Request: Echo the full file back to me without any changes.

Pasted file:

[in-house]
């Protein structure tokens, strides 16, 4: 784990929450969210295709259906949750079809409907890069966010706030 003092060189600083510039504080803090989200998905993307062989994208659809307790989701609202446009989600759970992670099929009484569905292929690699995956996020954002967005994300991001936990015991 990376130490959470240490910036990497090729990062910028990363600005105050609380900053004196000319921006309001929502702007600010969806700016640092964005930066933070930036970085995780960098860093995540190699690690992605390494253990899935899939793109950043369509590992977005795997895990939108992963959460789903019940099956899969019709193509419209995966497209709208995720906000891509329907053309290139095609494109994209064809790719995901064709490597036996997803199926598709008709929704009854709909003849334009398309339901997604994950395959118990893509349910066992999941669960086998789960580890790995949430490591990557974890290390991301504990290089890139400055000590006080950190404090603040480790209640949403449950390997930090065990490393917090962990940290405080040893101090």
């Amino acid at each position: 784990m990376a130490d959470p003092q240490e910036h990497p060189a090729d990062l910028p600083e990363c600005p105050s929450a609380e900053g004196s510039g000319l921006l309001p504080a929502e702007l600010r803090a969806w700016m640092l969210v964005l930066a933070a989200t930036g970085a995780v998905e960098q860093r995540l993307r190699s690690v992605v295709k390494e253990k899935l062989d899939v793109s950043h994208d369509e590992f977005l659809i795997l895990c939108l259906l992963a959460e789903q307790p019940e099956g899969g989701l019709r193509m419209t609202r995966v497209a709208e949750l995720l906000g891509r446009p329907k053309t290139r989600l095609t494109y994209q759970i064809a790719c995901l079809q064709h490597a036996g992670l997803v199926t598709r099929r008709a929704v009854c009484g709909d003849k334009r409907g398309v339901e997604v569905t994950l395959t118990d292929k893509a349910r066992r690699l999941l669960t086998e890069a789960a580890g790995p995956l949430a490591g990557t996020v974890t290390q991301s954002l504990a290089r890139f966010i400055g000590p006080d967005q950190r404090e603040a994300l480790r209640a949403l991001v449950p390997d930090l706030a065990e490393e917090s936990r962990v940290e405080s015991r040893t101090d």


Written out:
[in-house]
């Protein structure tokens, strides 16, 4: 784990929450969210295709259906949750079809409907890069966010706030 003092060189600083510039504080803090989200998905993307062989994208659809307790989701609202446009989600759970992670099929009484569905292929690699995956996020954002967005994300991001936990015991 990376130490959470240490910036990497090729990062910028990363600005105050609380900053004196000319921006309001929502702007600010969806700016640092964005930066933070930036970085995780960098860093995540190699690690992605390494253990899935899939793109950043369509590992977005795997895990939108992963959460789903019940099956899969019709193509419209995966497209709208995720906000891509329907053309290139095609494109994209064809790719995901064709490597036996997803199926598709008709929704009854709909003849334009398309339901997604994950395959118990893509349910066992999941669960086998789960580890790995949430490591990557974890290390991301504990290089890139400055000590006080950190404090603040480790209640949403449950390997930090065990490393917090962990940290405080040893101090």
């Amino acid at each position: 784990m990376a130490d959470p003092q240490e910036h990497p060189a090729d990062l910028p600083e990363c600005p105050s929450a609380e900053g004196s510039g000319l921006l309001p504080a929502e702007l600010r803090a969806w700016m640092l969210v964005l930066a933070a989200t930036g970085a995780v998905e960098q860093r995540l993307r190699s690690v992605v295709k390494e253990k899935l062989d899939v793109s950043h994208d369509e590992f977005l659809i795997l895990c939108l259906l992963a959460e789903q307790p019940e099956g899969g989701l019709r193509m419209t609202r995966v497209a709208e949750l995720l906000g891509r446009p329907k053309t290139r989600l095609t494109y994209q759970i064809a790719c995901l079809q064709h490597a036996g992670l997803v199926t598709r099929r008709a929704v009854c009484g709909d003849k334009r409907g398309v339901e997604v569905t994950l395959t118990d292929k893509a349910r066992r690699l999941l669960t086998e890069a789960a580890g790995p995956l949430a490591g990557t996020v974890t290390q991301s954002l504990a290089r890139f966010i400055g000590p006080d967005q950190r404090e603040a994300l480790r209640a949403l991001v449950p390997d930090l706030a065990e490393e917090s936990r962990v940290e405080s015991r040893t101090d």